Last week I received an email from one of the pastors of the church we attend asking me to bake five loaves of bead for communion. Five loaves seemed overwhelming, so I agreed to two.
I hardly felt worthy to bake bread as I was dealing with anxiety, anger, frustration, loneliness, and confusion as well as forgiveness in the tangled web of my life. I was afraid all of my feelings would transfer to the dough I kneaded and molded.
Baking bread is usually one of the ways I connect with God. I even wrote a day-long retreat called "Praying with Bread."
Today, however, I was in a different state of mind. I went through the motions, mechanically, not prayerfully or reverently, gathering and combining numerous ingredients, putting the smooth dough in my favorite brown glass bowl for the first rising. The bowl was the last of a nesting set we received forty-one years ago as a wedding gift. The bowl held hundreds of batches of dough, but today's was the first to become the body of Christ.
The dough quickly doubled in size. I took half from the bowl, powdered a handful of flour on the sticky places, molded a circle and placed in a buttered aluminum pan. I repeated the procedure with the remaining dough.
Before placing the pans in the oven, I studied the loaves. In those mounds of flour I saw the yeast of anger, loneliness, anxiety, resentment and other areas of disconnect in my life, along with forgiveness, blended into bread for God's people day morning. Oh my!!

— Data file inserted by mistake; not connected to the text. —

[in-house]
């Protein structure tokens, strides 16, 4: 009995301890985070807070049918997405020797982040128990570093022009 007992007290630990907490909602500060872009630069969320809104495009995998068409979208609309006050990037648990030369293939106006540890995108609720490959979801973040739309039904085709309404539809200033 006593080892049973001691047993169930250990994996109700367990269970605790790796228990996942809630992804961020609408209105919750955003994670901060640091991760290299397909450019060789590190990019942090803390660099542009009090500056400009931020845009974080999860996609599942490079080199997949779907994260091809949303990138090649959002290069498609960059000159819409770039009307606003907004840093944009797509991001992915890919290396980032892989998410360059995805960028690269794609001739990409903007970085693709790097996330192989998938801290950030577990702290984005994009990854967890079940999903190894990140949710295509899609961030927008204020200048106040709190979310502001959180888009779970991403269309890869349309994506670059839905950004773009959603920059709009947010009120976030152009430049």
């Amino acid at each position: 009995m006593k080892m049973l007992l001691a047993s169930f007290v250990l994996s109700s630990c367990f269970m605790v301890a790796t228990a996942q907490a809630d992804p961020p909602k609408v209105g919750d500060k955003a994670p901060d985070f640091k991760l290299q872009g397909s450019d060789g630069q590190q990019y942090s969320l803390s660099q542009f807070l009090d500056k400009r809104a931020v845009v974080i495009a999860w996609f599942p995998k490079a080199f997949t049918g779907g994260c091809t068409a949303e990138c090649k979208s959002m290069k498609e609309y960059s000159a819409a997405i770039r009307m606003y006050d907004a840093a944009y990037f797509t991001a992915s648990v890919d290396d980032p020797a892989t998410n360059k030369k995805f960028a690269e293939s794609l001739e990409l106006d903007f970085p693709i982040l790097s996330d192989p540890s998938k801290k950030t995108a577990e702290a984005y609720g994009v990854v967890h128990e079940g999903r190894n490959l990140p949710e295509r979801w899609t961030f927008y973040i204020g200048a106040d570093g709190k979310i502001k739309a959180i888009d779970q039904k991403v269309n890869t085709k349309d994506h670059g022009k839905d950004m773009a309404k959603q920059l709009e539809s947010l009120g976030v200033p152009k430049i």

As I slid the two pans in the over, I prayed that all negative feelings would bake out of me and go right to the heart of Jesus, whose body I formed a few moments ago.
I walked into church the next day, leaving my loaves on the kitchen counter for the hostess to prepare. After greeting a few people, I entered the sanctuary, and found a pew close to the front in sight of two oval forms of bread covered with embroidered white cloths resting in the middle of the altar.
I recalled the sugar, flour, yeast and milk that I plucked from noisy grocery shelves days before now transformed into one of the most meaningful aspects of Christian liturgy in a quiet church on Sunday morning.
Then I recalled my prayer the day before as those loaves entered the oven. Sitting in the pew, I examined my heart and realized that even before receiving communion,I felt peace. That negativity had burned away, my feelings now resting in Jesus' heart.
Mike and I assisted the pastors serving communion along the side aisles. I baked the body of Christ, I offered the body of Christ to those who came through my line and I experienced the peace from the body of Christ completely a holy cycle.
As we approach the fourth Sunday of Lent, I can't help thinking of the bread Jesus served on that first Maundy Thursday to the disciples. Who baked the bread Jesus used that night? Maybe the person was someone like me, filled with anxiety, anger, loneliness and other troubling concerns? Maybe they felt that same sense of release and relief from baking the bread. Someone always prepares the bread to offer God's people - I pray each baker always finds release as they pass along, through the body of Christ, a blessing and peace to all who believe. Amen.